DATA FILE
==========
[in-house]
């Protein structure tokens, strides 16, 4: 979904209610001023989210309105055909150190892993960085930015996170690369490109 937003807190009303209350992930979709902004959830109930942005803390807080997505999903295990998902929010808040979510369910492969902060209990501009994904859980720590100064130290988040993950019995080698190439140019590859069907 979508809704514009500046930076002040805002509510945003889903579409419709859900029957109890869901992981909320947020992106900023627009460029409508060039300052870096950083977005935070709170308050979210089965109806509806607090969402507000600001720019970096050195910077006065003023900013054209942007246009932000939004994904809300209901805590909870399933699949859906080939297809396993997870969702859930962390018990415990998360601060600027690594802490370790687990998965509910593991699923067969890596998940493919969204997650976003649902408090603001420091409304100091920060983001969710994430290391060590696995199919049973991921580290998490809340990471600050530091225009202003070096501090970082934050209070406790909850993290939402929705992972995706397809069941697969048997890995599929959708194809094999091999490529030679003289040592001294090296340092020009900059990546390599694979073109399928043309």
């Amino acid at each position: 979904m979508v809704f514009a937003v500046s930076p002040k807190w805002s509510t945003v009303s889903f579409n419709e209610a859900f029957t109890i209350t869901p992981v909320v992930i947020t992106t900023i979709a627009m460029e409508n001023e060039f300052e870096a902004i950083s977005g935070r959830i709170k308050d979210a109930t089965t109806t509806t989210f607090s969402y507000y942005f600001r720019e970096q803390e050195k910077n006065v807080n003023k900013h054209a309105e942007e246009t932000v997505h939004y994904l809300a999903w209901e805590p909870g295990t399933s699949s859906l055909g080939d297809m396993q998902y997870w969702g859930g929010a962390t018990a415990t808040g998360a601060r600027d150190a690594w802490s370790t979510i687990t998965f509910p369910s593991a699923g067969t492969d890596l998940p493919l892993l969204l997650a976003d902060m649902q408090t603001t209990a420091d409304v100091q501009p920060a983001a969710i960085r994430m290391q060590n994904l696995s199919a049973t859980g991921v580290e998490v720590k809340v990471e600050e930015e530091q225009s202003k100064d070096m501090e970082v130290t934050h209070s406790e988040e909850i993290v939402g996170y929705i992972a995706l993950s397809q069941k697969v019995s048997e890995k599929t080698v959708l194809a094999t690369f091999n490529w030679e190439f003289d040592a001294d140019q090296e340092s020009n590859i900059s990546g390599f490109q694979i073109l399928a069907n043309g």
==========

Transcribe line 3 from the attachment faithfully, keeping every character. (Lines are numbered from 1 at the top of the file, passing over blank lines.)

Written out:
């Amino acid at each position: 979904m979508v809704f514009a937003v500046s930076p002040k807190w805002s509510t945003v009303s889903f579409n419709e209610a859900f029957t109890i209350t869901p992981v909320v992930i947020t992106t900023i979709a627009m460029e409508n001023e060039f300052e870096a902004i950083s977005g935070r959830i709170k308050d979210a109930t089965t109806t509806t989210f607090s969402y507000y942005f600001r720019e970096q803390e050195k910077n006065v807080n003023k900013h054209a309105e942007e246009t932000v997505h939004y994904l809300a999903w209901e805590p909870g295990t399933s699949s859906l055909g080939d297809m396993q998902y997870w969702g859930g929010a962390t018990a415990t808040g998360a601060r600027d150190a690594w802490s370790t979510i687990t998965f509910p369910s593991a699923g067969t492969d890596l998940p493919l892993l969204l997650a976003d902060m649902q408090t603001t209990a420091d409304v100091q501009p920060a983001a969710i960085r994430m290391q060590n994904l696995s199919a049973t859980g991921v580290e998490v720590k809340v990471e600050e930015e530091q225009s202003k100064d070096m501090e970082v130290t934050h209070s406790e988040e909850i993290v939402g996170y929705i992972a995706l993950s397809q069941k697969v019995s048997e890995k599929t080698v959708l194809a094999t690369f091999n490529w030679e190439f003289d040592a001294d140019q090296e340092s020009n590859i900059s990546g390599f490109q694979i073109l399928a069907n043309g």